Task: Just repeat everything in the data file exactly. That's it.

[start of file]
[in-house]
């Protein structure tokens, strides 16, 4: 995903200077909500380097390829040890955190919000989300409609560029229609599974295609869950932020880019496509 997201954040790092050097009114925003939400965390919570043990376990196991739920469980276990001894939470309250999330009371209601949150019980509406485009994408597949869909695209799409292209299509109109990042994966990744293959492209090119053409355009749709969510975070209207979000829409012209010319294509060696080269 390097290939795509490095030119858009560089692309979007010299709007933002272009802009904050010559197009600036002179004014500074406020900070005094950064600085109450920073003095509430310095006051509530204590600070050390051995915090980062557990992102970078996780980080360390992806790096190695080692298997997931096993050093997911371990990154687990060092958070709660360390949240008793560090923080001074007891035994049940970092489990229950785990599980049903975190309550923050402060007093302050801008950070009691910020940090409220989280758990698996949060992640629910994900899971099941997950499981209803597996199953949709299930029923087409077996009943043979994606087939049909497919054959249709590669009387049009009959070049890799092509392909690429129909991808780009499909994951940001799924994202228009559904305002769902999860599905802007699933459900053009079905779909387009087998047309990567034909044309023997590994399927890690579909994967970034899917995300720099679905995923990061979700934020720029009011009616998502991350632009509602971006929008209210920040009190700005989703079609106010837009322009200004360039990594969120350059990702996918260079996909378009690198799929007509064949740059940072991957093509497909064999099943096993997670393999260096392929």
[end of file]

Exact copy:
[in-house]
């Protein structure tokens, strides 16, 4: 995903200077909500380097390829040890955190919000989300409609560029229609599974295609869950932020880019496509 997201954040790092050097009114925003939400965390919570043990376990196991739920469980276990001894939470309250999330009371209601949150019980509406485009994408597949869909695209799409292209299509109109990042994966990744293959492209090119053409355009749709969510975070209207979000829409012209010319294509060696080269 390097290939795509490095030119858009560089692309979007010299709007933002272009802009904050010559197009600036002179004014500074406020900070005094950064600085109450920073003095509430310095006051509530204590600070050390051995915090980062557990992102970078996780980080360390992806790096190695080692298997997931096993050093997911371990990154687990060092958070709660360390949240008793560090923080001074007891035994049940970092489990229950785990599980049903975190309550923050402060007093302050801008950070009691910020940090409220989280758990698996949060992640629910994900899971099941997950499981209803597996199953949709299930029923087409077996009943043979994606087939049909497919054959249709590669009387049009009959070049890799092509392909690429129909991808780009499909994951940001799924994202228009559904305002769902999860599905802007699933459900053009079905779909387009087998047309990567034909044309023997590994399927890690579909994967970034899917995300720099679905995923990061979700934020720029009011009616998502991350632009509602971006929008209210920040009190700005989703079609106010837009322009200004360039990594969120350059990702996918260079996909378009690198799929007509064949740059940072991957093509497909064999099943096993997670393999260096392929």